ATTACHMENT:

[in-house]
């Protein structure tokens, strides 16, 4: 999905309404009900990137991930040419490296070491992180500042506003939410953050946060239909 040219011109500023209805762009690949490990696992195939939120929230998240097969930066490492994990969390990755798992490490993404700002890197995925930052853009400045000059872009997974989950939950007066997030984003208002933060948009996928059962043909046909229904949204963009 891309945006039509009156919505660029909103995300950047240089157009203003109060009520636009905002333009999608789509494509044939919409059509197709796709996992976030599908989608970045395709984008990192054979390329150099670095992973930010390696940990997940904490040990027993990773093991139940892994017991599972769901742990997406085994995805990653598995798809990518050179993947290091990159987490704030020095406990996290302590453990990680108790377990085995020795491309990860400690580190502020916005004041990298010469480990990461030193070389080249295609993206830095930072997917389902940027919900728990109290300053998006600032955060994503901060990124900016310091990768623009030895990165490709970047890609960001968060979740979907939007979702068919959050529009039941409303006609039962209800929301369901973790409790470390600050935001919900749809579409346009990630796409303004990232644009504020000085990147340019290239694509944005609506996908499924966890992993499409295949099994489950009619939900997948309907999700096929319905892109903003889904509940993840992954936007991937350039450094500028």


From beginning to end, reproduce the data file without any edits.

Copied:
[in-house]
């Protein structure tokens, strides 16, 4: 999905309404009900990137991930040419490296070491992180500042506003939410953050946060239909 040219011109500023209805762009690949490990696992195939939120929230998240097969930066490492994990969390990755798992490490993404700002890197995925930052853009400045000059872009997974989950939950007066997030984003208002933060948009996928059962043909046909229904949204963009 891309945006039509009156919505660029909103995300950047240089157009203003109060009520636009905002333009999608789509494509044939919409059509197709796709996992976030599908989608970045395709984008990192054979390329150099670095992973930010390696940990997940904490040990027993990773093991139940892994017991599972769901742990997406085994995805990653598995798809990518050179993947290091990159987490704030020095406990996290302590453990990680108790377990085995020795491309990860400690580190502020916005004041990298010469480990990461030193070389080249295609993206830095930072997917389902940027919900728990109290300053998006600032955060994503901060990124900016310091990768623009030895990165490709970047890609960001968060979740979907939007979702068919959050529009039941409303006609039962209800929301369901973790409790470390600050935001919900749809579409346009990630796409303004990232644009504020000085990147340019290239694509944005609506996908499924966890992993499409295949099994489950009619939900997948309907999700096929319905892109903003889904509940993840992954936007991937350039450094500028």